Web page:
JOHANNESBURG/LONDON (Reuters) - British security group G4S denied that its workers had electrocuted and drugged prisoners at South Africa’s Mangaung prison, the maximum security facility it ran before the government stepped in to restore order earlier this month.
The Wits Justice Project said some prisoners were forcibly injected with anti-psychotic medication and subjected to electric shocks.
“We do not use any form of torture or shock treatment,” a G4S spokeswoman said on Monday.
She said the staff also did not have access to medication and they did not administer drugs: “All medical decisions for inmates are handled and addressed by independent certified medical staff.”
The abuse allegations at Mangaung - the second-largest privately run prison in the world according to G4S - follow scandals at the British company such as failing to provide enough guards at the London 2012 Olympics and discrepancies in tagging prisoners in Britain.
Ruth Hopkins, an investigative journalist with the Wits Justice Project, said she had documented cases of beatings - including electroshocking - involving about 30 inmates. She had also documented about 20 cases of forced injections of anti-psychotic drugs.
“A pattern that emerged throughout my investigation is that inmates who were considered difficult or who were involved in some problem, they would take them to the single cells in the prison, strip them naked, pour water over them, put them on a metal bed frame and use these electroshock shields to shock them,” she told Reuters.
The Wits Justice Project is part of the Journalism Department of the University of Witwatersrand in Johannesburg and investigates alleged cases of mistreatment and miscarriage of justice in South Africa’s prisons and justice system.
In a formal statement reacting to the most recent allegations, South Africa’s Correctional Services Minister, Sibusiso Ndebele, promised an exhaustive investigation.
“As the Department of Correctional Services (DCS), we view these allegations, of forcibly injecting offenders with antipsychotic medication and using electroshocks to subdue and control them, in a very serious light,” he said.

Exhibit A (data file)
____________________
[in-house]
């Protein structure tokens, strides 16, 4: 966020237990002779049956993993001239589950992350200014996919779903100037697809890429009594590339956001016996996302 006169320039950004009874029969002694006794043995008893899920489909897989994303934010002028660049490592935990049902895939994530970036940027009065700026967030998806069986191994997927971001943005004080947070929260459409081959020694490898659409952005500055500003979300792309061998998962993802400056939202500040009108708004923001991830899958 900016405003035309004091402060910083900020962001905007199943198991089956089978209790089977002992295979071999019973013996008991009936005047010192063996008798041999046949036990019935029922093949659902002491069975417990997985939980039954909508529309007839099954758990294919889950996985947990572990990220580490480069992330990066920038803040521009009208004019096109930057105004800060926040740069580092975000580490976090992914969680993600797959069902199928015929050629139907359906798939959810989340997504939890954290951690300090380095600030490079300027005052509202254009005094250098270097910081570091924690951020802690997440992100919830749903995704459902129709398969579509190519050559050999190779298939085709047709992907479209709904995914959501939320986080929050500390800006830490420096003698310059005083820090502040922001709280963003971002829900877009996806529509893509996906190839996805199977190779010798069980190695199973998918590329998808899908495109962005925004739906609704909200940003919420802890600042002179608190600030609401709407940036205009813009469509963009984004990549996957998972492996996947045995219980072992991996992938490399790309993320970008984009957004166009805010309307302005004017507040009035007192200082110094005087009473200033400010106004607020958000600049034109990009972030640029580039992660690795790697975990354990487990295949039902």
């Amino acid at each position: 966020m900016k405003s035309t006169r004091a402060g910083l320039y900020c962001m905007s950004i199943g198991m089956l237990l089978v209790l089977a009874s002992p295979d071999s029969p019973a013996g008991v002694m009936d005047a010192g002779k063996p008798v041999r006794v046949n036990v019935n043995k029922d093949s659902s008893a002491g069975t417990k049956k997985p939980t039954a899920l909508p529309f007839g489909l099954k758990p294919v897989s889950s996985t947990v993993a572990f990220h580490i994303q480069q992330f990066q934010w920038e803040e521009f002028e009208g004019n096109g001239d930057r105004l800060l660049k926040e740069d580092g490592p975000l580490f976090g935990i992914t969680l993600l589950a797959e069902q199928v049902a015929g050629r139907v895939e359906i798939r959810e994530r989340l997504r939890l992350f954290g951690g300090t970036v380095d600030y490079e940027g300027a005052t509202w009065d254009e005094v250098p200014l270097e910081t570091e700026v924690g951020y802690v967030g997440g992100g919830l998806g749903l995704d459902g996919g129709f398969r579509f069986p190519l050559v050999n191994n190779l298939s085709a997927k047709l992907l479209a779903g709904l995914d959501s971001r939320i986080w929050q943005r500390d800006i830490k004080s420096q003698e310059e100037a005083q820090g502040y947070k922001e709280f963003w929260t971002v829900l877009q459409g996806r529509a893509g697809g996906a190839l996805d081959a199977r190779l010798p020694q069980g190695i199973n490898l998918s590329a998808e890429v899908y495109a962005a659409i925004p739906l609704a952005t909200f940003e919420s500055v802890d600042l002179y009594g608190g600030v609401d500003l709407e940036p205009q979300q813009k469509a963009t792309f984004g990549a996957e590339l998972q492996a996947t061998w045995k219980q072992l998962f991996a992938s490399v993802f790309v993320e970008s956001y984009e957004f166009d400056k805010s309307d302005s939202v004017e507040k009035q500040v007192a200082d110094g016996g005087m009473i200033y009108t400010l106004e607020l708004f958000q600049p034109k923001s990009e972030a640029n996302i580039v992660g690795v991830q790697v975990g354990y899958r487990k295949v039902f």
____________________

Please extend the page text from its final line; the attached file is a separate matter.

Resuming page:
“We will leave no stone unturned in this investigation, in order to ensure that those implicated in such inhumane acts face the consequences of their actions.”
“NOT EFFECTIVE CONTROL”
The allegations came after South Africa’s Department of Correctional Services took over the facility on October 9 because the private security firm “lost effective control” of the 3,000-inmate establishment, a senior prisons official said on Monday.
James Smalberger, Chief Deputy Commissioner of Incarceration and Corrections, said safety and security issues at the prison were under scrutiny well before the most recent allegations.
“There were assaults, there was labour unrest, there were hostage situations, that were a clear indication that there was not effective control,” Smalberger told Reuters.
All of these issues, in addition to the latest allegations made by the Wits group, were now the subject of an ongoing official investigation into the management of the Mangaung Private Correctional Centre, which had been run by G4S, the world’s biggest security firm, since 2001.
“When you have a contract, there are requirements that you must comply with ... if there are assaults, obviously it becomes a breach of contract,” said Smalberger.
Smalberger did not say his department had confirmed the mistreatment allegations made by the Wits group. The department was looking into them as part of its overall investigation into the G4S management of the prison.
The problems at the facility were exacerbated when G4S dismissed more than 300 of its workers after a labour dispute.
The company said on Monday that it asked the Department of Correctional Services for assistance to manage the prison, and it decided step in and to manage the prison on an interim basis. “We are very happy to have their help,” the spokeswoman said.
G4S head of operations in Africa, Andy Baker, told BBC radio on Monday that he expects G4S to be given back control of the prison in the near future.
“If we are presented with evidential support of some of the statements that are being made we will look at it comprehensively,” he said.
“It’s difficult in an environment with so many people and so many moving parts to categorically state that there has never been somebody stepping over the line. To my knowledge there has never been an abuse of this type of nature.”
Mangaung was only one of two prisons, out of the 243 correctional facilities in South Africa, that were privately run, Smalberger said.
The South African government had decided in 2010 not to pursue or further expand a policy of public/private partnerships in the running of prisons.
Editing by Giles Elgood